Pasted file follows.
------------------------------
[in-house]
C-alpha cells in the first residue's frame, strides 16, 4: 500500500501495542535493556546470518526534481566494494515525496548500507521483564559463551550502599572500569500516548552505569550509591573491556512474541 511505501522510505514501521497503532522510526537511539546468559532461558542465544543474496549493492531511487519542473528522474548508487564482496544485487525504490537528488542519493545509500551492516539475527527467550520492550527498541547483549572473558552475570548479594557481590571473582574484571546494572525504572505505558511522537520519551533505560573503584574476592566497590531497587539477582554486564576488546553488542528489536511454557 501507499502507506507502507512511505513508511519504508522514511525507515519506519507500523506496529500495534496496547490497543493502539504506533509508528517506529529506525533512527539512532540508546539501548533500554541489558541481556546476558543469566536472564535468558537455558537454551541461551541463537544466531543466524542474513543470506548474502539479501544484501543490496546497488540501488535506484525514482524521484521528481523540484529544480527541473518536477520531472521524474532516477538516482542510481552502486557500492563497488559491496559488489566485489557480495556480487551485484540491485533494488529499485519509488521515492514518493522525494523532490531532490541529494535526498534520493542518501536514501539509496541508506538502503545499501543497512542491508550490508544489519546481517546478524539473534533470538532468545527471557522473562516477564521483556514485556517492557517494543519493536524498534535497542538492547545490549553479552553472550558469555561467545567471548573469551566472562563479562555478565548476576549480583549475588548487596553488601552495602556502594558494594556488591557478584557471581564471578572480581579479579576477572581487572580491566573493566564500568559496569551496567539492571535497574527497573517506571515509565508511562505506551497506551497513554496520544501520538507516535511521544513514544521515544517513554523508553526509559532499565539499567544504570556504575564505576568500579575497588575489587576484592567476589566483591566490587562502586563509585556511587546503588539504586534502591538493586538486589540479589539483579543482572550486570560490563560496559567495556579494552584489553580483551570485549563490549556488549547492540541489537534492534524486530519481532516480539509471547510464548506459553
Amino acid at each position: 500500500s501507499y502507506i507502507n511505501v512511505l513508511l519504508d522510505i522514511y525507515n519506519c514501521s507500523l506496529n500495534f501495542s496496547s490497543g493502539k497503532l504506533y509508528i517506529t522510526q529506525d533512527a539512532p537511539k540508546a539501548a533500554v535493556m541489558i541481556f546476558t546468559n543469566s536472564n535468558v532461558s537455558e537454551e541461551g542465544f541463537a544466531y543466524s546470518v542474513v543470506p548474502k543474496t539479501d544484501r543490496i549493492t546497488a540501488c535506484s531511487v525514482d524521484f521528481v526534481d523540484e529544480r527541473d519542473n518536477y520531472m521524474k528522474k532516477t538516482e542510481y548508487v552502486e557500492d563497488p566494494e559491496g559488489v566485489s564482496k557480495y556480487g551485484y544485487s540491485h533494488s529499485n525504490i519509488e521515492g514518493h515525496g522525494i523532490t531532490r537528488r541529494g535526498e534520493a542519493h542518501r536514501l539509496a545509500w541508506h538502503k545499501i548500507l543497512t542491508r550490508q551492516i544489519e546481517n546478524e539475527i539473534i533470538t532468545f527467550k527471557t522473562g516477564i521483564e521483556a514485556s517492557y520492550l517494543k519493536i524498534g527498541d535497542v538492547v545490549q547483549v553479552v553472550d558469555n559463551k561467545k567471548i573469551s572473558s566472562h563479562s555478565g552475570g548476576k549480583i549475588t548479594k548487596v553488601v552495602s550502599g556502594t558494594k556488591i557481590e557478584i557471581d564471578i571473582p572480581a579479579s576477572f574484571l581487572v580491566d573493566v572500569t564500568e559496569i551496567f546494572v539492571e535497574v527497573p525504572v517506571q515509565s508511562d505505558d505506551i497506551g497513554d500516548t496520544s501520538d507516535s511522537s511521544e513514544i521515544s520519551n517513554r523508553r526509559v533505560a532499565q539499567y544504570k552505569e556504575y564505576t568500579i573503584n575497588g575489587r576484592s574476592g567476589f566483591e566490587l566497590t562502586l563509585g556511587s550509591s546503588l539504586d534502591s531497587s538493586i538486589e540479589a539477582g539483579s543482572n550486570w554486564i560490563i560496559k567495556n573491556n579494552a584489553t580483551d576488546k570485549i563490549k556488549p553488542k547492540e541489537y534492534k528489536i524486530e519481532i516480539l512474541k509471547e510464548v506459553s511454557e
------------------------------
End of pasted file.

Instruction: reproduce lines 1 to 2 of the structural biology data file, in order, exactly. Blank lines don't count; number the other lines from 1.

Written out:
[in-house]
C-alpha cells in the first residue's frame, strides 16, 4: 500500500501495542535493556546470518526534481566494494515525496548500507521483564559463551550502599572500569500516548552505569550509591573491556512474541 511505501522510505514501521497503532522510526537511539546468559532461558542465544543474496549493492531511487519542473528522474548508487564482496544485487525504490537528488542519493545509500551492516539475527527467550520492550527498541547483549572473558552475570548479594557481590571473582574484571546494572525504572505505558511522537520519551533505560573503584574476592566497590531497587539477582554486564576488546553488542528489536511454557 501507499502507506507502507512511505513508511519504508522514511525507515519506519507500523506496529500495534496496547490497543493502539504506533509508528517506529529506525533512527539512532540508546539501548533500554541489558541481556546476558543469566536472564535468558537455558537454551541461551541463537544466531543466524542474513543470506548474502539479501544484501543490496546497488540501488535506484525514482524521484521528481523540484529544480527541473518536477520531472521524474532516477538516482542510481552502486557500492563497488559491496559488489566485489557480495556480487551485484540491485533494488529499485519509488521515492514518493522525494523532490531532490541529494535526498534520493542518501536514501539509496541508506538502503545499501543497512542491508550490508544489519546481517546478524539473534533470538532468545527471557522473562516477564521483556514485556517492557517494543519493536524498534535497542538492547545490549553479552553472550558469555561467545567471548573469551566472562563479562555478565548476576549480583549475588548487596553488601552495602556502594558494594556488591557478584557471581564471578572480581579479579576477572581487572580491566573493566564500568559496569551496567539492571535497574527497573517506571515509565508511562505506551497506551497513554496520544501520538507516535511521544513514544521515544517513554523508553526509559532499565539499567544504570556504575564505576568500579575497588575489587576484592567476589566483591566490587562502586563509585556511587546503588539504586534502591538493586538486589540479589539483579543482572550486570560490563560496559567495556579494552584489553580483551570485549563490549556488549547492540541489537534492534524486530519481532516480539509471547510464548506459553